If one is not actively attempting pregnancy because one wants and has the both short term and long term ability to raise and nourish a child, then one should not have one. This includes both financial and temperamental willingness and ability to nurture a child through infancy, childhood, adolescence and into early adulthood ideally neither over protecting so as to raise a child unprepared to build there own life, nor neglectful either physically or emotionally.  This is both a matter of individual and societal responsibility.  If an individual is too ill ( regardless of the cause of their impairment) to nurture a child, it becomes the responsibility of the state to see that the needs of the child supersede those of the parent whether the parent is capable of understanding this or not.

  6. quielo

    As a recent arrival to Davis I feel the ability of my children to ride their bikes to school may be the biggest benefit they have received. The youngest two are going into 5th and they love the independence of making their own way to school. We recently purchased a home here and being on the bike path was a key consideration.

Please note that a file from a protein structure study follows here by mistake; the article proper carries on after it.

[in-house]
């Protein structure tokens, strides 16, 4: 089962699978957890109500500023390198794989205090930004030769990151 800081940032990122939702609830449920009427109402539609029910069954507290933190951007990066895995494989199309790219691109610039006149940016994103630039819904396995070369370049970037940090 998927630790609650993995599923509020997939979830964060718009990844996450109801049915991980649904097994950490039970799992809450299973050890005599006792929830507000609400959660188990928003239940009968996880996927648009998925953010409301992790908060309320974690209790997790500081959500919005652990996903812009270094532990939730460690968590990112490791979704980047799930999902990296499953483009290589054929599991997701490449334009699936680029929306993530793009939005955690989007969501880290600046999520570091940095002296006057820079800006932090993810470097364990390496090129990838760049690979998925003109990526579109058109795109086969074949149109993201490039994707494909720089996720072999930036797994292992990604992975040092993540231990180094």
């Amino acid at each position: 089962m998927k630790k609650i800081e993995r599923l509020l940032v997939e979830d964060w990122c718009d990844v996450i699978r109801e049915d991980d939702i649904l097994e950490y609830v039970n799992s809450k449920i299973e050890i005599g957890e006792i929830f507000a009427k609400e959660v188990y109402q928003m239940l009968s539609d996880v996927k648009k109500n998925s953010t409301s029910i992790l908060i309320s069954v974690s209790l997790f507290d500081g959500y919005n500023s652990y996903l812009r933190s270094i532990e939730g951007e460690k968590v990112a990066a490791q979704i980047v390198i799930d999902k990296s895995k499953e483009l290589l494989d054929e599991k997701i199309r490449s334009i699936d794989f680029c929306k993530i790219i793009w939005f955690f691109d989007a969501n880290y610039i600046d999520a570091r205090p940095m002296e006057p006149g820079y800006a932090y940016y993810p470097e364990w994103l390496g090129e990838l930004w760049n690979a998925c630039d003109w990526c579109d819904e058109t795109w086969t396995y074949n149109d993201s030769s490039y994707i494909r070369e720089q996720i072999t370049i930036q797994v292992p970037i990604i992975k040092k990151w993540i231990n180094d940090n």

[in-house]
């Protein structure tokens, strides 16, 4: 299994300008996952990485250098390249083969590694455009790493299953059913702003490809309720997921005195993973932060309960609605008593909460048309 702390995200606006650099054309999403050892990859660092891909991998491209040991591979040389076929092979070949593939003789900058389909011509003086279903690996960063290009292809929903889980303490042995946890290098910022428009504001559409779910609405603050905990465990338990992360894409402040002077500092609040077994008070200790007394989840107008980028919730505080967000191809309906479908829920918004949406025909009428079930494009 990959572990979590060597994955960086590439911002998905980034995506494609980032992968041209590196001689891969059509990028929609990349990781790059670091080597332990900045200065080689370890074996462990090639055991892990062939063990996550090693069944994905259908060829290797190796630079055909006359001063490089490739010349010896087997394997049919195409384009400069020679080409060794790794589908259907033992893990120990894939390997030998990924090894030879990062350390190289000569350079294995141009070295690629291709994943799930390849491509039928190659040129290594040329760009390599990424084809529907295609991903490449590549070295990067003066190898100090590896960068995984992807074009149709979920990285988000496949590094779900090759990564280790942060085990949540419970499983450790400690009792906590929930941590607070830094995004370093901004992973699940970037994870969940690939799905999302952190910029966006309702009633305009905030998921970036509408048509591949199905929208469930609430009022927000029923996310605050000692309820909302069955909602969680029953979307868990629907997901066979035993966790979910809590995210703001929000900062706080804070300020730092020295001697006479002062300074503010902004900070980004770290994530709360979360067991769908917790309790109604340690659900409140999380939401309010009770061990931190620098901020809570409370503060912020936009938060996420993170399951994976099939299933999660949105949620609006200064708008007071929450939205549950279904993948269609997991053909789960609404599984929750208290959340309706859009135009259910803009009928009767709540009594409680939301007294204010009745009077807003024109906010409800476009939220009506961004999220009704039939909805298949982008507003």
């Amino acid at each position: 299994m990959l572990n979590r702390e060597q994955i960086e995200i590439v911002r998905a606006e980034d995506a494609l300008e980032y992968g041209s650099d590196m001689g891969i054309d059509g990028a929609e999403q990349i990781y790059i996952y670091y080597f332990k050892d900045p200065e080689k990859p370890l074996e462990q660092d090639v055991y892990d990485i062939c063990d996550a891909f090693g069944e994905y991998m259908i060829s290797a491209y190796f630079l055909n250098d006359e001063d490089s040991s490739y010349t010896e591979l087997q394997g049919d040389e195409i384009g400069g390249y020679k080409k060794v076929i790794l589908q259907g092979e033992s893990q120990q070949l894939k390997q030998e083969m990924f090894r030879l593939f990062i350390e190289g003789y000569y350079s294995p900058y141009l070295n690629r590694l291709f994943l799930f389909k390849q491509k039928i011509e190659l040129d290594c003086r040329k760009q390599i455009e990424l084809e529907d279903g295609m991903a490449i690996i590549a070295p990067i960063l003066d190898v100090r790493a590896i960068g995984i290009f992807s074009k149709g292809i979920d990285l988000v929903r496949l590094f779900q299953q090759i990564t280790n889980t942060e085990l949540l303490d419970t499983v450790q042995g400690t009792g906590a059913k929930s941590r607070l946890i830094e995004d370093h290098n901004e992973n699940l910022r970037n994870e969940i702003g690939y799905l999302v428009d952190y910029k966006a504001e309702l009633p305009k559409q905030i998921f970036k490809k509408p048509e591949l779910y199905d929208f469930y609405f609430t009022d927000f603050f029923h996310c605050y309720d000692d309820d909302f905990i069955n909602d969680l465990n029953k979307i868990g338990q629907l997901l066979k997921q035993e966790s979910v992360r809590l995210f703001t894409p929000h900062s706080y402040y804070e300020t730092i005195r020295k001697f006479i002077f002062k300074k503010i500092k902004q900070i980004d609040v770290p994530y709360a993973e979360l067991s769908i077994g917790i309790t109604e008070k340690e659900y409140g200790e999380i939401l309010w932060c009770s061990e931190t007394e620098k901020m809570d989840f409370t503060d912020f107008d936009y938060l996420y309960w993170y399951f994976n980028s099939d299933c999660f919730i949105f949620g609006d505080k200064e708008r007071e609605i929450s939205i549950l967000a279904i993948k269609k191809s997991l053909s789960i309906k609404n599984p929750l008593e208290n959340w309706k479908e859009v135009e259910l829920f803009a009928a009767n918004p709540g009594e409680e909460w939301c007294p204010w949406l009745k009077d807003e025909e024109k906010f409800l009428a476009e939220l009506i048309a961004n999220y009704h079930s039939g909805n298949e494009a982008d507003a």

Hard to believe people are not taking advantage of this. “five kids they don’t know” I do not chaperone my kids to school, though I may threaten to if their behavior is bad, but after a few months they know all the kids who ride the bike path.

    1. Barack Palin

      Good “on topic” post Quielo.  My kids rode their bikes to school too.  I don’t feel one can get much safer than Davis as far as biking and bike paths go.  It was good for my kids because it taught them to be independent and not have to rely on mom and dad to get them to school.

      1. quielo



        Not sure about your kids but with mine the less Dad is around to embarrass them the better they like it. If I need to get serious with my son I suggest that maybe I will show up at his school and kiss him on the play ground in front of his friends. The thought shocks him and his belief that I will actually do it gets him into line.

        1. Barack Palin

          Been there.  Where I used to live I would drive my youngest to school every once in a while in our family Caravan.  She would get so embarassed she would make me drop her off at a side gate to the school.  Once I picked her up and purposely drove up and honked my horn while she was standing with five of her friends.  She didn’t ask for too many rides after that.